Instead of starting from scratch, they borrowed from a few already existing specifications that were developed by other initiatives like AICC. That’s why ADL called their project “Sharable Content Object Reference Model.” It was more of a combination of references to the best practices that existed at the time rather than a new standard on its own.

The SCORM project saw a few iterations with its final release in 2009 when “SCORM 2004 4th Edition” was out. It will not be evolving any further.


There were a few versions of SCORM released over the course of its lifespan, but there are two that are still relevant:

 SCORM 1.2 (released in 2001, it featured two main specifications/books)

  • Content Aggregation Model (CAM)
    This was originally created by “Instructional Management Systems Global Learning Consortium” or IMS. Among other things, it defined a text file called “manifest” that can be found in any SCORM module. This manifest has to list every resource file in the module and point to the file that launches the course so that an LMS could launch it. This book also stated that a learning module should be packaged in a .zip archive.
  • Run-Time Environment (RTE)
    This uses the CMI specification laid down by AICC. Same principles, same variables.

SCORM 2004

This was released in 2004, and it fixed some of the problems with SCORM 1.2 but, most importantly, it added a new book called “Sequencing and Navigation.” Derived from previous efforts by IMS, this book made it possible for content authors to build their courses from individual Sharable Content Objects or SCOs. This allowed them to re-use any of the SCOs in any other module.

There are three editions of this version released in the span of 5 years from 2004 to 2009. They are called 2nd, 3rd, and 4th, each features some fixes compared to the previous one, mainly in the "Sequencing and Navigation" book.


SCORM is still widely used by the eLearning community. In fact, SCORM 1.2 is the most popular standard to this day. However, it wouldn’t be an exaggeration to say that, despite its broad implementation, its days are numbered.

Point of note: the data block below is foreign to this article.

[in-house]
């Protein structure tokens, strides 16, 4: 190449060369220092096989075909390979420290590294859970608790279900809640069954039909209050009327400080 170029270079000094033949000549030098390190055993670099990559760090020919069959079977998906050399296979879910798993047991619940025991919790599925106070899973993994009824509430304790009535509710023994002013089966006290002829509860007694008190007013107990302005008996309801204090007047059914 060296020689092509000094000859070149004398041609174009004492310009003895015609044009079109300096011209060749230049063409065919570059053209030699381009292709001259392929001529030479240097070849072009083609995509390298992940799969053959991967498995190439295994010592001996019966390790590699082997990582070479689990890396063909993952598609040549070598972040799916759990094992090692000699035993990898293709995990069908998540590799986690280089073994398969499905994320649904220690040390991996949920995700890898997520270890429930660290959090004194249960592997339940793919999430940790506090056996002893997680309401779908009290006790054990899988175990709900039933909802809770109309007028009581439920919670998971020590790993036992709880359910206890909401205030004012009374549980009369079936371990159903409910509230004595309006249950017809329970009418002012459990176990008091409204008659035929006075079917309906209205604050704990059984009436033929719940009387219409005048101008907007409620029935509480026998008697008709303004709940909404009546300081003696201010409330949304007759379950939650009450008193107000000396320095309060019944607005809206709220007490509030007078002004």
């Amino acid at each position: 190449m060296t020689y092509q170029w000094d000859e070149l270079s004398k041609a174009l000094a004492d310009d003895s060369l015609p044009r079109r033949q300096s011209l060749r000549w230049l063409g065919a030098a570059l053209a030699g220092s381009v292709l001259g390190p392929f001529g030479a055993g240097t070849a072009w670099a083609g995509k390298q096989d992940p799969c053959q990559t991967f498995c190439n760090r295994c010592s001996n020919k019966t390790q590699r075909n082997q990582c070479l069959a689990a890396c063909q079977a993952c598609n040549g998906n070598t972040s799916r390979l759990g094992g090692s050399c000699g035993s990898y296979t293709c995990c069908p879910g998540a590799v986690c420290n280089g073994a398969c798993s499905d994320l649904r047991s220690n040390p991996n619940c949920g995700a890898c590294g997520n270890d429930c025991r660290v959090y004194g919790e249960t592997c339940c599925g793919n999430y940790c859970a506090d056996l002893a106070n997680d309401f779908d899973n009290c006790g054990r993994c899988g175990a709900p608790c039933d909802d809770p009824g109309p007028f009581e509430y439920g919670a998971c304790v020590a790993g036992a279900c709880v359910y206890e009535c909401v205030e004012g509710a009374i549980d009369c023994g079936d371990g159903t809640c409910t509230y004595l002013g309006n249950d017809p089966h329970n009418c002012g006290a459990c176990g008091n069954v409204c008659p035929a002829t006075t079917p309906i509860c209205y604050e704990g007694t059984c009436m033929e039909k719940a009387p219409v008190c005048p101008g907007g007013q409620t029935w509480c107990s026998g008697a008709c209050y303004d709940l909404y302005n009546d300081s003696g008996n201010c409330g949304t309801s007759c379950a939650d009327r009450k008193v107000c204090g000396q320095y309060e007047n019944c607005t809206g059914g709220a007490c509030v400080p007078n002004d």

The SCORM Run-Time wasn’t built with the means of mobile learning in mind, and that is huge right now. So, in my opinion, it should be sent to the same museum as AICC.

3. Tin Can API (Later Renamed xAPI)


In 2008, an organization called Learning Education Training Systems Interoperability (LETSI) stated that SCORM doesn’t meet the requirements of modern eLearning anymore. They released a set of documents they called “SCORM 2.0 White-Papers.”

These papers highlighted the most serious problems with SCORM:

  • Dependency on a constant internet connection to record learning stats
  • Data can’t be sent if LMS and learning course are on different domains
  • Narrow range of parameters that can be captured as stats
  • Security flaws

ADL agreed with that and hired Rustici Software to create a better standard that would conform to the requirements of today. They called it “Project Tin Can.”

In 2013, Tin Can 1.0 was released, and the first adopters of the new standard started to pop up. At the same time, ADL gave the project its official name: they called it “Experience API” or “xAPI” for short.

The standard was continuously developed up to 2016 when version 1.03 was released. This version is considered a finished product, and there are no plans at this moment to update it further.


xAPI is a Run-Time Environment that allows you to record data about almost any learning activity that might be happening on a PC, phone or tablet, or even a real classroom. Data is captured in a form of simple secure statements.

Every statement in xAPI contains information about three things: “actor,” “verb,” and “object.”
Actor is an ID for the person that participates in the learning activity. Verb is a status update (completed, passed, etc.). Object is the learning activity that is being challenged.